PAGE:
Hands, it seems, are the new eyes: tools for feeling our way through the many ways we see our America.
Given the flurry of historical reassessments we are currently experiencing, I find that many of my conservative friends are torn between seeing and feeling, between their commitment to their ideals and their short termer’s allegiance with political expediency.
On one hand, we have enduring principles that advocate small government, commitment to rule of law, an adherence to moral and spiritual obligations, and a sincere belief that America’s endowment of resources comes with global responsibility for the welfare of friends and enemies alike. On the other hand, we have a commitment to our party and to the maintenance of control over the other.
Traditional progressives—all-American heroes—like Joe Biden struggle similarly: “I’m not running, but I’m not leaving.”
On the other hand, there are those for whom a schism in the opposing party presents an unearned opportunity to gain their own control over the other. On one hand, (this other)-we have enduring ideals that include distrust that people will live up to their individual responsibility to their neighbors, a skepticism for the antiquated ideas espoused in the Constitution, and a willingness to cede American sovereignty to a greater global good. On the other hand, we have a commitment to our party and to the wresting of control from the other.
On one hand, George W. Bush and John McCain are warmongering oil-shah-enriching opportunists whose commitment to military power verge upon international criminality. On the other hand, engagement with evil regimes—even if it means militarily—provides pressure outside the conflict zone, to advocate—Like John Kerry and Hillary Clinton argued—for human rights. All four agreed that feckless, isolationist policy not only undermines economic power but also America’s ability to fight for basic God-given freedoms.
As Senator McCain reminded us, the hands that wield, “half-baked, spurious nationalism,” do no good. This, in the context of current events, highlights that the we and we to which the one-hands and other-hands are attached become difficult to shackle.
On one hand, a polarized legislative branch unable to compromise on sustainable bipartisan lawmaking confirms American perceptions that Congress is useless. On the other hand, a Congress that can prevent a president from pushing through unsustainable, poorly conceived legislation is not do-nothing.
At some point, compromise becomes a winning ideal unto itself. At some point, we find that our hands are reaching for the same ends—safety, equality, opportunity—even if our means to those ends may differ: the other hands on the other we aren’t really so other, after all.
On one hand, the talking points about Bill Clinton’s infidelities and about George W Bush’s Katrina still pack punches when legitimate arguments about fiscal responsibility and global security fail. On the other hand, insinuations of a sitting president’s Manchurianism by a future president lowers the bar on what kinds of lies can be perpetuated and accepted.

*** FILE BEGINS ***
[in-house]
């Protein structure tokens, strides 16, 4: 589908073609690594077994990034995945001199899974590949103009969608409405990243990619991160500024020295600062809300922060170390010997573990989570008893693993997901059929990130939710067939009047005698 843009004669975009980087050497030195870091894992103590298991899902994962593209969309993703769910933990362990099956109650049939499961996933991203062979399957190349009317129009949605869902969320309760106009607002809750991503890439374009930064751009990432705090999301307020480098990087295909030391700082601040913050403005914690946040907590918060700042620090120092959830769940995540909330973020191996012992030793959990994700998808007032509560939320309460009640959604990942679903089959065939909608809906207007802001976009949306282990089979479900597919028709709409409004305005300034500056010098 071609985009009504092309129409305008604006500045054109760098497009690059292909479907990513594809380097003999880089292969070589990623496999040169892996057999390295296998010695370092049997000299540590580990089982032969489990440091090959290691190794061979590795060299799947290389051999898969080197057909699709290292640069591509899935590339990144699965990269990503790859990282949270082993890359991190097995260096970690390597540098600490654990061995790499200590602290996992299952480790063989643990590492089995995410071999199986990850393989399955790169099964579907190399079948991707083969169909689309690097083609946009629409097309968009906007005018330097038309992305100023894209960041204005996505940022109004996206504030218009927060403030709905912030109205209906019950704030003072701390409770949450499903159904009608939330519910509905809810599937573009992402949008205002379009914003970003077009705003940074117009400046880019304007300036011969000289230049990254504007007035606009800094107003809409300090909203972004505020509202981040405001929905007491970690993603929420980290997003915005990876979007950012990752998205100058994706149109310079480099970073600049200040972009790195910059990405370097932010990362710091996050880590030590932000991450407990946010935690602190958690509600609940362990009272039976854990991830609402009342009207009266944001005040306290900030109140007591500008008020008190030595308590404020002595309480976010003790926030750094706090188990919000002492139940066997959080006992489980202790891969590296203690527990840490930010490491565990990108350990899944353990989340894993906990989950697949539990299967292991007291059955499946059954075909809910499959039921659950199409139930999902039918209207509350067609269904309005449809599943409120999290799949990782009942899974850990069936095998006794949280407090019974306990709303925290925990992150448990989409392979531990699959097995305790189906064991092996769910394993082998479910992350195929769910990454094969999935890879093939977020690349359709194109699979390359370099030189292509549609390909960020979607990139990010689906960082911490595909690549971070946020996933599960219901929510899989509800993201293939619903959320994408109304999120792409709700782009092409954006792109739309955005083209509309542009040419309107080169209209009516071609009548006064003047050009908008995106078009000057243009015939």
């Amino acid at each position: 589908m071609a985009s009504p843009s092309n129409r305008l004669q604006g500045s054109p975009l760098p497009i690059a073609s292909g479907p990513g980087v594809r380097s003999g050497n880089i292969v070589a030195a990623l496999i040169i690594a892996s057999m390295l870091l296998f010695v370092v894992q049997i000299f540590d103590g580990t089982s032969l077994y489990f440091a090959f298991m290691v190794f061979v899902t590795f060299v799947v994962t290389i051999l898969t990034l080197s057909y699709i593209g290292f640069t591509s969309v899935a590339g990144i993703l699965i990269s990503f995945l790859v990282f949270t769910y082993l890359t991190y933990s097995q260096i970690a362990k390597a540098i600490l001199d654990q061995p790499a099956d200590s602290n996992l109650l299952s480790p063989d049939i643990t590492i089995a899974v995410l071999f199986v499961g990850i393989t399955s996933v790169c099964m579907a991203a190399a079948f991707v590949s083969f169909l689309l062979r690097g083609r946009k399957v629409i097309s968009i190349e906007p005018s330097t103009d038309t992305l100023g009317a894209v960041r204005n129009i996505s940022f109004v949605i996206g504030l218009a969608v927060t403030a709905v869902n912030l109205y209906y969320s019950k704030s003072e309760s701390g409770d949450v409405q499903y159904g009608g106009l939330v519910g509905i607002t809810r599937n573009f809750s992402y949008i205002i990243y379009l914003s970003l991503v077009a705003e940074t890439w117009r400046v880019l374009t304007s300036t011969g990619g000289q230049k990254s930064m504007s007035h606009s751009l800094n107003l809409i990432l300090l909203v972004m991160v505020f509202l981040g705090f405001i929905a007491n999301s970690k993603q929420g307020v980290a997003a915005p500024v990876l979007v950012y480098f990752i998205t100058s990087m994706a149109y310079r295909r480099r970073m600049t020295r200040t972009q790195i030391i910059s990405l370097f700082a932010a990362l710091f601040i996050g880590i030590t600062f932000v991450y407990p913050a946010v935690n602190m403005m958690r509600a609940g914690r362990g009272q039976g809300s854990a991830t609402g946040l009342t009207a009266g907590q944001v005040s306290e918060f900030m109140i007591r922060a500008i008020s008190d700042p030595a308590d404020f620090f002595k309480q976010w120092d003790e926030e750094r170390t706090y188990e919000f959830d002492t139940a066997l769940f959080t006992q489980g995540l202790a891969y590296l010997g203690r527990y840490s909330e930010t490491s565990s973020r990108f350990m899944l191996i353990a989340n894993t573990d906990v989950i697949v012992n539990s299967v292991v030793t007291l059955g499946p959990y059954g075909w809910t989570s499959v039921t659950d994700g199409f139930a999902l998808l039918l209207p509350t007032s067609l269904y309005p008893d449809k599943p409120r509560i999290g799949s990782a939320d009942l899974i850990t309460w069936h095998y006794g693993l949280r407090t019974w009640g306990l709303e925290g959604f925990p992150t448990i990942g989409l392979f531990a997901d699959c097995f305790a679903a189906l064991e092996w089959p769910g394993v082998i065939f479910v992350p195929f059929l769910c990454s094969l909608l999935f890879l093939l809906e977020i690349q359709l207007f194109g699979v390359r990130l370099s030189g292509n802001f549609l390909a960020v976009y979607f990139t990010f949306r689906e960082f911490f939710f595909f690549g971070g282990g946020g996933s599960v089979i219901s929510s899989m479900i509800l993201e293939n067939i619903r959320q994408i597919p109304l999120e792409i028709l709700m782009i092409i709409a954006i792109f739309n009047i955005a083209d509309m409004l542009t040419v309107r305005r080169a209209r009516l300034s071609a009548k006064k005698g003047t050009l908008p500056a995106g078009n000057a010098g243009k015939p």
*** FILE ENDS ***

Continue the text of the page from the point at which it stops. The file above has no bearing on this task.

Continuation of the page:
Never mind that W was the warmongering target of ire a decade ago and that McCain was the embodiment of that evil lineage until just a few months ago, their recent words spoken in a new context have ignited a flurry of reassessments of legacies and of histories in general. While partisans are concerned with embarrassing each other based on what their respective heroes’ hands have been grabbing, we have grasped that we have much more in common than what the headline-chasing mainstream media would have us believe.
“Too often, we judge other groups by their worst examples while judging ourselves by our best intentions,” W. Bush recently handily reminded us, “forgetting the image of God we should see in each other.”
Yesterday’s hand-wringers have become conspiratorial back-slappers. Finding that we have more in common than what separates us, we are even open to the occasional high five.
On one hand we are a singlehanded nation, looking always to help a neighbor up. On the other hand, we are nudged into the false premise that we can succeed only by pushing others down.
On one hand, we want to follow fearlessly successful people, people willing to do anything, belittle anyone, bemoan truth (even), in order to win a battle. On the other hand, we want to follow brave, good people, to move incrementally, sometimes even zig-zaggedly, guided by firmly held faith and ideals, into a boundlessly promising war for the sustainability of humankind.
We are more complicated than a binary—even ambidextrous—worldview insists. We and we are simply a single, many-handed we.
We cannot cut off all of our hands. Facts, feelings and fists rise from our individualism. We can, however, use them to reach out as often as we can, to clasp others’ in common purpose: Samaritanism, betterment, prayer.
We must—MUST—however, use our good hands to idle the hands of those who would use them otherwise.